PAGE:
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(Portland Press Herald)   Good news: New technology lets anyone become a storm chaser. Bed news: ANYONE can become a storm chaser. "There were morons out there. There were plenty"   (pressherald.com) divider line 19
    More: Obvious, drive-in theater, severe storm, emergency services, storm watch  
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6564 clicks; posted to Main » on 22 Apr 2012 at 10:29 AM (2 years ago)   |  Favorite    |   share:  Share on Twitter share via Email Share on Facebook   more»



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Archived thread
2012-04-22 08:16:26 AM
7 votes:
I don't care if some hillbilly wants to Darwin his family "so's we can get little Earnhardt's picture with a ternader what for the Facebook," but when some poor 19-year-old National Guardsman has to risk HIS life to get that brain-dead family out then it's everyone's problem.
2012-04-22 07:53:46 AM
3 votes:
Why is everyone getting worked up. This is clearly a self correcting problem.

Besides, think of all the great video we could get. Give them a helmet mount GoPro and then recover the footage when we find their body.
2012-04-22 11:13:53 AM
2 votes:

SwiftFox: Not sure really. Nova? National Geographic? Anyway, TV documentary about a guy who had a Doppler radar unit on a vehicle and trying to get very up close images of tornadoes to find out why they form.


If the guy had a Doppler-on-wheels, he wasn't just any 20-something storm chaser. He was most likely a researcher from the University of Oklahoma and may have had special documentation regarding dragging a million-dollar piece of equipment into severe storms. If I had to hazard a guess I'd say it was either Howie Bluestein or Joshua Wurman.
2012-04-22 11:10:54 AM
2 votes:

SwiftFox: I was under the impression that you could get get official storm-chasing documents. Allowing you to exceed the speed limit, "authorizing" you to turn around in limited access highway medians.

Is this a state-by-state thing, does anyone know? It doesn't tornado where I am often enough for anyone to chase locally.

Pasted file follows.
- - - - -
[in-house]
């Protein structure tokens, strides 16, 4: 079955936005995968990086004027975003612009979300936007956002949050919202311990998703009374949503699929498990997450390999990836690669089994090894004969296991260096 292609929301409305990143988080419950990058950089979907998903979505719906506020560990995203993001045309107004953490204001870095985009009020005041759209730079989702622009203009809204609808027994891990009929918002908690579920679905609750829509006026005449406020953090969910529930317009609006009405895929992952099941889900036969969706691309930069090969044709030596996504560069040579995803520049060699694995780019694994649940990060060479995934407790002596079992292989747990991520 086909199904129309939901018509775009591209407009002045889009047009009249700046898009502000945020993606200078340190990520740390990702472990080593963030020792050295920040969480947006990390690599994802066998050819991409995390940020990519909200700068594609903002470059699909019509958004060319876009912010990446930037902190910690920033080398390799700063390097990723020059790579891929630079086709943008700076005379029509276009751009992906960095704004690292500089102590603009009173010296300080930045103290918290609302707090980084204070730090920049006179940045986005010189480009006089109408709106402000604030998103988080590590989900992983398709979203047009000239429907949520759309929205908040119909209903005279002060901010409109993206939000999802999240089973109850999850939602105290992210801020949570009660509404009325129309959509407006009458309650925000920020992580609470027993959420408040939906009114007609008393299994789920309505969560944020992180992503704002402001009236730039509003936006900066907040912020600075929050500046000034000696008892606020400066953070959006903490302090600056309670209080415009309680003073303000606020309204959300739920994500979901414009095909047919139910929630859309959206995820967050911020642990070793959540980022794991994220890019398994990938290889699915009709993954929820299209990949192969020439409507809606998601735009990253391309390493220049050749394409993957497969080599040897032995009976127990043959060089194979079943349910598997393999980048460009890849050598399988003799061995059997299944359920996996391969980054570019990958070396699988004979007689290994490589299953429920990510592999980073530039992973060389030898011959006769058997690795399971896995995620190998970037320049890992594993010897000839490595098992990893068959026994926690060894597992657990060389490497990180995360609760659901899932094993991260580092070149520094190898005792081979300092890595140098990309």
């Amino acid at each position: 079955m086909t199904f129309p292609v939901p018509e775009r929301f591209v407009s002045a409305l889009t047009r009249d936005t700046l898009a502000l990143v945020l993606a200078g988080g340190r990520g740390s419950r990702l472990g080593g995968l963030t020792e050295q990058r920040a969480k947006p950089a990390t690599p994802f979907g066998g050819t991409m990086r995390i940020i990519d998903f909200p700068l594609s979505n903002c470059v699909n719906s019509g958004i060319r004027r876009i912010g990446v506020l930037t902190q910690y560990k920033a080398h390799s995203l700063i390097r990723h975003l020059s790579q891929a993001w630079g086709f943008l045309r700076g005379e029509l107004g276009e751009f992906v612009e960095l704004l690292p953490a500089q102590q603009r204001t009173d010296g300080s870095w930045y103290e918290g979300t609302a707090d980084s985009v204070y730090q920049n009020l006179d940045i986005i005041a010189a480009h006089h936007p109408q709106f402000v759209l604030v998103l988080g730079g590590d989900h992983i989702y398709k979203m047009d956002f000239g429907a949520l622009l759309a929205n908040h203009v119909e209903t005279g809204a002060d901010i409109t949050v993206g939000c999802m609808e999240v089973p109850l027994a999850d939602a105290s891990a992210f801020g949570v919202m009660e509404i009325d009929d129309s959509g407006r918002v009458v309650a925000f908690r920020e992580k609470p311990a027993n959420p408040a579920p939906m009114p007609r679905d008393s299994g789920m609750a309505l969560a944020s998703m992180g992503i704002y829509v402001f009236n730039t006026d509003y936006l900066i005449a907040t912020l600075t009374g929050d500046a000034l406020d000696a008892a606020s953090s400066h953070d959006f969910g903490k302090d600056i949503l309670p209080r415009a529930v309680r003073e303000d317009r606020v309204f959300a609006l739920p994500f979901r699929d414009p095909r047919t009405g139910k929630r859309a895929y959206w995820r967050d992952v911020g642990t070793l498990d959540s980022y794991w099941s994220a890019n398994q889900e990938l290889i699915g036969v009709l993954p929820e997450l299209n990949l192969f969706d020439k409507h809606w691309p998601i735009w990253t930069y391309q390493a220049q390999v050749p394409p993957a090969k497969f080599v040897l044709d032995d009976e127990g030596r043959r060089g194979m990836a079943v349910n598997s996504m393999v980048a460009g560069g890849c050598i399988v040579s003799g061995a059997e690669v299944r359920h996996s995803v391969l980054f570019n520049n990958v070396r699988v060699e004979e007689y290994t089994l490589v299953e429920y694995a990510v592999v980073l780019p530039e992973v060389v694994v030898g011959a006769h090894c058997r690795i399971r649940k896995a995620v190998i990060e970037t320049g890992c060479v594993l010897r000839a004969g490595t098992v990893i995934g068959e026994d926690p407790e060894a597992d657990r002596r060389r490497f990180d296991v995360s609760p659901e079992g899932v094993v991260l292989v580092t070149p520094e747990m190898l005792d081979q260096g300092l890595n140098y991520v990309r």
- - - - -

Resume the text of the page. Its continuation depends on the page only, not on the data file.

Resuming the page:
Never heard of this. My dad was a storm chaser for the Sedgwick Co sheriff's dept in the 70s. He was a deputy and did take a few liberties with the speed limit. I went out with him and we chased with police radios and no doppler radar. What was done then was vital to safety- a storm spotter was the first warning. Probably a child endangerment charge in there somewhere but it was kinda cool. I'm guessing what you are talking about are LEOs.
2012-04-22 11:00:12 AM
2 votes:
Has any non-professional ever been killed or even hurt chasing a storm? I really don't think these gawkers are getting in anyone's way. My impression of some volunteer emergency responders is that they feel pretty full of themselves and don't want anyone horning in on their action, especially the general public. Makes them feel a little less special.
2012-04-22 10:53:17 AM
2 votes:

reillan: When we go out, we don't intentionally put ourselves in harm's way - we put ourselves in a position to watch the storm without running stupid risks.

If any idiot can do it, they're endangering themselves and others around them.


It does remind me of the scene in Jaws where the Amity dock is filled with every redneck moron within 50 miles trying to kill the shark for the reward money.
2012-04-22 10:41:44 AM
2 votes:
Could we have a new Twister movie where all the stupid people get killed off in various funny and bizarre ways, ala "Scary Movie"?
2012-04-22 02:08:48 PM
1 votes:

Aigoo: sk8r: SwiftFox: I was under the impression that you could get get official storm-chasing documents. Allowing you to exceed the speed limit, "authorizing" you to turn around in limited access highway medians.

Is this a state-by-state thing, does anyone know? It doesn't tornado where I am often enough for anyone to chase locally.

Never heard of this. My dad was a storm chaser for the Sedgwick Co sheriff's dept in the 70s. He was a deputy and did take a few liberties with the speed limit. I went out with him and we chased with police radios and no doppler radar. What was done then was vital to safety- a storm spotter was the first warning. Probably a child endangerment charge in there somewhere but it was kinda cool. I'm guessing what you are talking about are LEOs.

And often still is, since the radar network does not and cannot cover the entire US. (Anyone watch Nova two weeks ago that covered last years tornado season?)

NWS trains spotters for just this reason. If you're not trained, get off the farkin road and watch Storm Chasers or, in OKC, News 9.


The core purpose of storm chasers seems to have undergone a radical shift. We weren't interested in CATCHING the storm, just spotting it and projecting the track for warning purposes. Spot it, track it and GTFO. 15 years of fun and not a single photo to show for it.